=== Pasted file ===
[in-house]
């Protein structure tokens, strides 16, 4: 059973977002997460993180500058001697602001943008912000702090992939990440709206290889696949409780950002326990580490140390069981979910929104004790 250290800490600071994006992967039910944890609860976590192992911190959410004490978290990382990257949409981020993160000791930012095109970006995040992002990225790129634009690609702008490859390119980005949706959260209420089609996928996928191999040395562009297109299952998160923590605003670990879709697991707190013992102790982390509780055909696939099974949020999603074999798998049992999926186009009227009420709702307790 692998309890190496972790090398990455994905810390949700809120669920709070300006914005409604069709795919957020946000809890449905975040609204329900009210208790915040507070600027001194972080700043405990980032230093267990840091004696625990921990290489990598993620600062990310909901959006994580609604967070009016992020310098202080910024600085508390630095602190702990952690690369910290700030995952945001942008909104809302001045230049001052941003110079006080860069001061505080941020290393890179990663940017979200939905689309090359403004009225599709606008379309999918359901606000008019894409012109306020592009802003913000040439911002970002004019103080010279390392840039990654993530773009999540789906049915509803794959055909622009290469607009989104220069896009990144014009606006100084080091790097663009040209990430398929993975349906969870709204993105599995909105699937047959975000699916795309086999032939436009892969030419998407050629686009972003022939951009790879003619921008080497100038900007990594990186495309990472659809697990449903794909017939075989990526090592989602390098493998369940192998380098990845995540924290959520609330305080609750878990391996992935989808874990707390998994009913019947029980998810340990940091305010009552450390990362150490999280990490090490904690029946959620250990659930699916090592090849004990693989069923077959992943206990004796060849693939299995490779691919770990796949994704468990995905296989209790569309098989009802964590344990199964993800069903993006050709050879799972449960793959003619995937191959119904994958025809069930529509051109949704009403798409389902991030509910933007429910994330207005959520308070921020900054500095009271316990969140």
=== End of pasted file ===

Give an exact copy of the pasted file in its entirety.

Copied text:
[in-house]
């Protein structure tokens, strides 16, 4: 059973977002997460993180500058001697602001943008912000702090992939990440709206290889696949409780950002326990580490140390069981979910929104004790 250290800490600071994006992967039910944890609860976590192992911190959410004490978290990382990257949409981020993160000791930012095109970006995040992002990225790129634009690609702008490859390119980005949706959260209420089609996928996928191999040395562009297109299952998160923590605003670990879709697991707190013992102790982390509780055909696939099974949020999603074999798998049992999926186009009227009420709702307790 692998309890190496972790090398990455994905810390949700809120669920709070300006914005409604069709795919957020946000809890449905975040609204329900009210208790915040507070600027001194972080700043405990980032230093267990840091004696625990921990290489990598993620600062990310909901959006994580609604967070009016992020310098202080910024600085508390630095602190702990952690690369910290700030995952945001942008909104809302001045230049001052941003110079006080860069001061505080941020290393890179990663940017979200939905689309090359403004009225599709606008379309999918359901606000008019894409012109306020592009802003913000040439911002970002004019103080010279390392840039990654993530773009999540789906049915509803794959055909622009290469607009989104220069896009990144014009606006100084080091790097663009040209990430398929993975349906969870709204993105599995909105699937047959975000699916795309086999032939436009892969030419998407050629686009972003022939951009790879003619921008080497100038900007990594990186495309990472659809697990449903794909017939075989990526090592989602390098493998369940192998380098990845995540924290959520609330305080609750878990391996992935989808874990707390998994009913019947029980998810340990940091305010009552450390990362150490999280990490090490904690029946959620250990659930699916090592090849004990693989069923077959992943206990004796060849693939299995490779691919770990796949994704468990995905296989209790569309098989009802964590344990199964993800069903993006050709050879799972449960793959003619995937191959119904994958025809069930529509051109949704009403798409389902991030509910933007429910994330207005959520308070921020900054500095009271316990969140």